Airborne Engineers Association

Ian Robbie

 

 

Ian Robbie - 14th May 1925 - 1st May 2003

Remembering the Late Major Ian Robbie by Maurice Richardson

Ian was my Troop Officer in 147 Airborne Park Sqn in Palestine. When the Division disbanded in early '48 Ian came home with the Sqn, I along with others was posted to 1st Airborne Squadron, and were the last unit to leave Palestine.

In the early '80s Ian phoned and asked if I could help with information on the various operations the Park Sqn had carried out. Over the years we have exchanged letters and photos and we used to have quite long telephone conversations about old times. We spoke of the times that we had to go to Acre jail and carry out searches and do a few welding repairs and how we fitted up lighting and search pens at Haifa when illegal immigrant ships were due to arrive. When the two illegal ships were diverted to Famagusta in Cyprus we were sent to fit up light and to weld up the search pens.

We met up on several occasions on Airborne Forces Day and used to have a good natter.

Ian was an Officer and a Gentleman and to me he was a very good friend. He will be sadly missed by all who knew him

Ian & Maurice at one of the Airborne Forces weekends

From the AEA Journal August 2003

Ian Robbie, the Airborne Engineer's Association's link-man with 147 Airborne Park Squadron personalities, died on 1st May 2003.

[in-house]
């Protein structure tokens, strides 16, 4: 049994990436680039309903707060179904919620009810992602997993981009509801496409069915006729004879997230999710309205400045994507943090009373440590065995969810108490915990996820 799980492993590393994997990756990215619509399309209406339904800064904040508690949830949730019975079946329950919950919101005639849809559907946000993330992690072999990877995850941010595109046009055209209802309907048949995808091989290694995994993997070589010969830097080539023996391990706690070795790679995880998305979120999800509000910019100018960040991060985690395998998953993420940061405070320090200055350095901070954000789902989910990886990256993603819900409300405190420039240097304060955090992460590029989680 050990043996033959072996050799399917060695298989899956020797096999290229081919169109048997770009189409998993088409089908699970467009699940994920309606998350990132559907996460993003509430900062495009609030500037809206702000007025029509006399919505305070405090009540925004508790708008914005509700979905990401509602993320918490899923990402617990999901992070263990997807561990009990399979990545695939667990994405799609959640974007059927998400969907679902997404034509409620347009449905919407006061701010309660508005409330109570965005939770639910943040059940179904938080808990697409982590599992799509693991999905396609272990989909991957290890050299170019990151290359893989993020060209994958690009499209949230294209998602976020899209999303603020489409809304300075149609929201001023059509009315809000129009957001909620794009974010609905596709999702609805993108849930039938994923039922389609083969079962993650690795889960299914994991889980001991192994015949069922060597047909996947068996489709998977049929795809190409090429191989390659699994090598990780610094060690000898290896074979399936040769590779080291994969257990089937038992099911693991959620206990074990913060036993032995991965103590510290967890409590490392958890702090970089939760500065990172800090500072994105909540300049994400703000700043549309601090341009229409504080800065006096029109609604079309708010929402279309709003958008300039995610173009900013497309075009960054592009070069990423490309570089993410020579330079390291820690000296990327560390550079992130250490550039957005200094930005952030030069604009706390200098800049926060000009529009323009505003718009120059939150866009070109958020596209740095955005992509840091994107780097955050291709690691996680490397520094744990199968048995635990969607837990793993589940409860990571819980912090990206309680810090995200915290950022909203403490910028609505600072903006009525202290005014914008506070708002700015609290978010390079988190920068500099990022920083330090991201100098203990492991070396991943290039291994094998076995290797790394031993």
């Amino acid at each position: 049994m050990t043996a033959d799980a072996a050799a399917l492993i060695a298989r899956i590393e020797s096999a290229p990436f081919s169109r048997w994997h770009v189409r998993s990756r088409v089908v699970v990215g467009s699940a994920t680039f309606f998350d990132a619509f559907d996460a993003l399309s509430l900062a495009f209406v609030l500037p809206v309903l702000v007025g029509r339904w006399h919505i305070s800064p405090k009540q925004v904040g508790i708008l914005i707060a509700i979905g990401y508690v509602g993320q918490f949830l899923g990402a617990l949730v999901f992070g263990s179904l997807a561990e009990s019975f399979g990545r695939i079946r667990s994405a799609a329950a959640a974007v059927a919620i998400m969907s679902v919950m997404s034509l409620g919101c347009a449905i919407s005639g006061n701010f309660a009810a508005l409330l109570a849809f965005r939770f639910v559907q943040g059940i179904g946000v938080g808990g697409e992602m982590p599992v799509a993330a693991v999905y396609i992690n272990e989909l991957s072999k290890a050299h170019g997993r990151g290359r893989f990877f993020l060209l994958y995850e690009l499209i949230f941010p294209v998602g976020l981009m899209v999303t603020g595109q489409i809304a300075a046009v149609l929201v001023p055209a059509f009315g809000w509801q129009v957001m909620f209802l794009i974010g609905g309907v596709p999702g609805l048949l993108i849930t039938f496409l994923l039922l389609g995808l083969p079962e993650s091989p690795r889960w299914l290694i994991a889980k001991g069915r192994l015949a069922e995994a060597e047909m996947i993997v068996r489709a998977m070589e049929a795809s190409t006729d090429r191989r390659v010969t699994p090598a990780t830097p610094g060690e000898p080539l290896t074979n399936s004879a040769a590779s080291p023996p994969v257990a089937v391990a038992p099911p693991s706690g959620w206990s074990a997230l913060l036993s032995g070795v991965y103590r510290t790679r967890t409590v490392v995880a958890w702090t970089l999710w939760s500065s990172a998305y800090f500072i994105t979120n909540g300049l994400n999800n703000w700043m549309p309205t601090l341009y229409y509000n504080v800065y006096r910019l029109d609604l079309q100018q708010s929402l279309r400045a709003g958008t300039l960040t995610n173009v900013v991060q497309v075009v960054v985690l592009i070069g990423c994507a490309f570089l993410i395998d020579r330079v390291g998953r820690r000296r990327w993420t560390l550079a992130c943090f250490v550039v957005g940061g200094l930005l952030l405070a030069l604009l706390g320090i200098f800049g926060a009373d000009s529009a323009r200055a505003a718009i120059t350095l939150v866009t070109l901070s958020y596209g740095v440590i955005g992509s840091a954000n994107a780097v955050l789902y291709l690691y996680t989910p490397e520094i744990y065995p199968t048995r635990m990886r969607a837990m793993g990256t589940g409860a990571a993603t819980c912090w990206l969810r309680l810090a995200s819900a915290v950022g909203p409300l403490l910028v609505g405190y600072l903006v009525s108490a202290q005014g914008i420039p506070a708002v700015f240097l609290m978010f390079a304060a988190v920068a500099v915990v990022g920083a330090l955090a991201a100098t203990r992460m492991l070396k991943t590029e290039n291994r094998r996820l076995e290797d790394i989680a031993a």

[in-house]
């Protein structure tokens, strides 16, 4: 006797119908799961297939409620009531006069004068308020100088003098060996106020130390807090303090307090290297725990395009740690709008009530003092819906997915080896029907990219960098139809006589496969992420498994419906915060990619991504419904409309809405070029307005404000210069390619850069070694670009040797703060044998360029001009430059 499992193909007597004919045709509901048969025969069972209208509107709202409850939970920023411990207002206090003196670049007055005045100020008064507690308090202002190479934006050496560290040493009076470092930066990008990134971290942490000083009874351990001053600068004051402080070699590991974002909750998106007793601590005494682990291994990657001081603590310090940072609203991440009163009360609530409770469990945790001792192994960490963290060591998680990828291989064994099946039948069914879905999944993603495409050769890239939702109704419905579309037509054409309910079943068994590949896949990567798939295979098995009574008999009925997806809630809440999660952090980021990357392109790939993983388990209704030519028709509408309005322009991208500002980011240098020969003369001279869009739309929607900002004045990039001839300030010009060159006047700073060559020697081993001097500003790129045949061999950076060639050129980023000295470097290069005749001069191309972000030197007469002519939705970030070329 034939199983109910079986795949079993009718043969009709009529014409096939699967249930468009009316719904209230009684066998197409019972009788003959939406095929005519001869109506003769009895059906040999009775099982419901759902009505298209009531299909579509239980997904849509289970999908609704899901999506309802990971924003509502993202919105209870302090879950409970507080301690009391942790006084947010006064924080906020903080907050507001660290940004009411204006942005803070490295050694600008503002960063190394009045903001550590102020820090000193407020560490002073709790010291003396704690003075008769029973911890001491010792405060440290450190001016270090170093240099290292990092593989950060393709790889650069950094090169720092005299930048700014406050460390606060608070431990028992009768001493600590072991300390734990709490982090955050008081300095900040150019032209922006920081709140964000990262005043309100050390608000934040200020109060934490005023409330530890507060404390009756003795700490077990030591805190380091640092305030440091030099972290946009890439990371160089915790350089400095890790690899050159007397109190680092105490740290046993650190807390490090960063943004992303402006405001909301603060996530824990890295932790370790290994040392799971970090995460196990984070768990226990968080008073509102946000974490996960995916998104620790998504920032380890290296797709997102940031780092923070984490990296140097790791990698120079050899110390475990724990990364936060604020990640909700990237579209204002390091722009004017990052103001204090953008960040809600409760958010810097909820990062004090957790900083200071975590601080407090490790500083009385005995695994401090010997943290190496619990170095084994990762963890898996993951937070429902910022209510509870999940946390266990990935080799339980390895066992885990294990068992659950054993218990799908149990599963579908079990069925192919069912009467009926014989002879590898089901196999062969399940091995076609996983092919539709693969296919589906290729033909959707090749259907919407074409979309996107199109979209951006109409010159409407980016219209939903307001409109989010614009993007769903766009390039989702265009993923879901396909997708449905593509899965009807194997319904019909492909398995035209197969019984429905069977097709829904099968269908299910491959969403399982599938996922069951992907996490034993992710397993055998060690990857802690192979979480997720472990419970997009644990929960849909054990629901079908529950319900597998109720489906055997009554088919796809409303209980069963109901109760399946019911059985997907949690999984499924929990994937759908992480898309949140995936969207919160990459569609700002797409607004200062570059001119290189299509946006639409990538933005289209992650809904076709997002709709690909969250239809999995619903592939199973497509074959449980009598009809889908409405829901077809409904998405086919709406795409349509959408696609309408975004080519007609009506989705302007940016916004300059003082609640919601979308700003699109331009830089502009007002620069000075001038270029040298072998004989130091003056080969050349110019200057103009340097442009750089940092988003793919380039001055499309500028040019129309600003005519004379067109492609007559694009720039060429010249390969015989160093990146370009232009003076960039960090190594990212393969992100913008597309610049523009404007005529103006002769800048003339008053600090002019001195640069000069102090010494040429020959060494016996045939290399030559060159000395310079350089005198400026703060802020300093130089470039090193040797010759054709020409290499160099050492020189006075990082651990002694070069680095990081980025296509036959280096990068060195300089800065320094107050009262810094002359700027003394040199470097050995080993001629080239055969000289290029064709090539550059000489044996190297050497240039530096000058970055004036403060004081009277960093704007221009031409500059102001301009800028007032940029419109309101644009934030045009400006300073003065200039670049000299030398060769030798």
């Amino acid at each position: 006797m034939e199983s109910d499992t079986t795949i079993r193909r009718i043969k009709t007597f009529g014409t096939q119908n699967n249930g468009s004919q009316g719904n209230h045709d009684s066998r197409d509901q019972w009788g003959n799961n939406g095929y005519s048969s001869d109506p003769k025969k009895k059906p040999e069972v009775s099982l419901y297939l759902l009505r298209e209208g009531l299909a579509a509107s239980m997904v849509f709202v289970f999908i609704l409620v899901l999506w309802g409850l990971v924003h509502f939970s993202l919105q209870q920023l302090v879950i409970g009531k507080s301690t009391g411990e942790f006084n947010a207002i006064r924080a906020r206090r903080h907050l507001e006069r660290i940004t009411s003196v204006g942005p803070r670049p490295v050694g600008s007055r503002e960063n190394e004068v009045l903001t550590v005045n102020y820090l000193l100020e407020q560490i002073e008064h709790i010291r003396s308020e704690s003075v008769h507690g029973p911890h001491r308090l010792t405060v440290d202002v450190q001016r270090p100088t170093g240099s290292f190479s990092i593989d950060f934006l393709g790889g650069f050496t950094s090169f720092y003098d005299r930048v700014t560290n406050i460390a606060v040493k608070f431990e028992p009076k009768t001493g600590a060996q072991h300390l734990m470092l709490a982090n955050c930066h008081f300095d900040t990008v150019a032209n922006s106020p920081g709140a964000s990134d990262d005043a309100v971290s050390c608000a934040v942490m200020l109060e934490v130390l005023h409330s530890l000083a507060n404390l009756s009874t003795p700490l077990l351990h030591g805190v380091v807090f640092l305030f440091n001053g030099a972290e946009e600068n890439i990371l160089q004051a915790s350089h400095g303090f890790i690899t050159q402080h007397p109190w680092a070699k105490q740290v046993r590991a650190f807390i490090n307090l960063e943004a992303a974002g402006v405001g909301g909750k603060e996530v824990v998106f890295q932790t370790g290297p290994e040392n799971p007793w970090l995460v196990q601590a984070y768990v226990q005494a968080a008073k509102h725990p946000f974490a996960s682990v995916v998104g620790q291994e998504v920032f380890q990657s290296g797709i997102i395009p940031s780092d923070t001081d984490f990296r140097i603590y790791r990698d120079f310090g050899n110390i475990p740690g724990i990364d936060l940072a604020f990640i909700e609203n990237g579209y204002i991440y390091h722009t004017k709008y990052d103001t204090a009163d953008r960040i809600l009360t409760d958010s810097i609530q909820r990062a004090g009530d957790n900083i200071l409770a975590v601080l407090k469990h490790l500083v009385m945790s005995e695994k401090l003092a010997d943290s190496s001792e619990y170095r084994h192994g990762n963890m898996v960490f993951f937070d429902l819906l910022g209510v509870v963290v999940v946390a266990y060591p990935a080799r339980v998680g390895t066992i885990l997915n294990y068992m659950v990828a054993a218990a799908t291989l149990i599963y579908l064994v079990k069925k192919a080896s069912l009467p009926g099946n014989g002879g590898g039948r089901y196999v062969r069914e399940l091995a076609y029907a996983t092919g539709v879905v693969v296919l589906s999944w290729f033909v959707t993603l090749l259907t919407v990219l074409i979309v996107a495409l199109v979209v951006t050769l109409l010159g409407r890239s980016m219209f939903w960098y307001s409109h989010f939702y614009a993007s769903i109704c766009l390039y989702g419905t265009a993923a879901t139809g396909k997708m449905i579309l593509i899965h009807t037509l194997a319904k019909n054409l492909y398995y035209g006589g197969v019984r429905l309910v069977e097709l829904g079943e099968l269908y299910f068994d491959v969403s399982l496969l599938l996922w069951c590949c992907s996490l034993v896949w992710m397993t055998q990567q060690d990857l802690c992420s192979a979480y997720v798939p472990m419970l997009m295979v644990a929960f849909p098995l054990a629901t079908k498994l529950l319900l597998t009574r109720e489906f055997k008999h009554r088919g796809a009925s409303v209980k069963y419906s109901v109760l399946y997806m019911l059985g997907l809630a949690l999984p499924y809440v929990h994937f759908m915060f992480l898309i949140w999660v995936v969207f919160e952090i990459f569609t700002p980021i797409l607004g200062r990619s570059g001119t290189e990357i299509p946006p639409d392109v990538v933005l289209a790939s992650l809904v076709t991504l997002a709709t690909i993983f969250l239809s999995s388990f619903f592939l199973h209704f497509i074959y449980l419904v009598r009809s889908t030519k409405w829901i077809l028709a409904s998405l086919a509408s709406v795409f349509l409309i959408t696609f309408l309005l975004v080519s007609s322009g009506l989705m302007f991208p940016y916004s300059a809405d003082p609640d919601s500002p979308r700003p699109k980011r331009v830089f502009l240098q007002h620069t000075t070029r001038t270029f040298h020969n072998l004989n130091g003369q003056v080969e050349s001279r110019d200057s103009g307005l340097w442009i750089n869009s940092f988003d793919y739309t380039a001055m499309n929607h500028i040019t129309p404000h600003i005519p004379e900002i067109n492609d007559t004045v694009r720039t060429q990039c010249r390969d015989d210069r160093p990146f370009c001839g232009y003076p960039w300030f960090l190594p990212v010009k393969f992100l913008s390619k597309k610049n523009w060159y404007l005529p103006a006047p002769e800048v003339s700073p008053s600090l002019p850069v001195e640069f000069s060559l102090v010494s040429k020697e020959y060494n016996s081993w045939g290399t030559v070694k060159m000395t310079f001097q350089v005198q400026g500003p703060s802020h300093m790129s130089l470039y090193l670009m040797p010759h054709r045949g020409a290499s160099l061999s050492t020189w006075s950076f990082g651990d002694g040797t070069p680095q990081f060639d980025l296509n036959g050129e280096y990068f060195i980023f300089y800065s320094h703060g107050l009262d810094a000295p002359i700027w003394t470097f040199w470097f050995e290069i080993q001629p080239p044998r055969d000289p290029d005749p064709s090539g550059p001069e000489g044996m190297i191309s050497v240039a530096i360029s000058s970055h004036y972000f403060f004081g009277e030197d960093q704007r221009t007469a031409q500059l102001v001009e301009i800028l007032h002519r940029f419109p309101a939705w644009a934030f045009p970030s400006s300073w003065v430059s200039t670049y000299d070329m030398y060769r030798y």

Ian Robbie
Ian joined 6th Airborne Division in Palestine in early 1947. He was posted to the newly re-designated 147 Airborne Park Squadron where he took over the Field Stores Troop. His initial training was glider oriented as he only completed parachute training at Upper Heyford after the Division returned to the UK. He renewed his parachuting skills with the Far East Parachute School RAF Changi in 1956-9.

Ian served in the Regular Army until December 1961, holding a variety of regimental and works appointments. He also commanded 238 Corps Field Park Squadron (TA), based at Paisley in Scotland from 1963 to 1967.

Contact with 147 Squadron personnel always attracted Ian and he has tried to 'keep tabs' on the 147 chaps — not an easy task! Incidentally, over the years, Maurice Richardson has nobly assisted Ian in this respect.

Maurice and Ian shared many memories of the operations to board the "Pan York" and the "Pan Crescent" on the "high seas" and dock the thousands of immigrants at Famagusta Cyprus on New Year's 1947 plus the first 2 or 3 days of 1948.

In later life, as a businessman Ian visited Israel several times. He usually called at 147's old base; St Jean's Airfield, Acre. On the last occasion the water tower area housed an Israeli Mobile Radar Station. He also took in Haslar Hak Carmel, AT Tira, Nahariya, Azzib, Jaffa, Tel Aviv and Mettula — always managing to meet locals who remembered St Jean's MESA and the divisional battle school — plus the helpful dozer/grader operator from John Collyear's Mechanical Equipment Troop.

To his widow Jane, son Alistair and daughter Jennifer, we offer our sincere sympathy.

 

 

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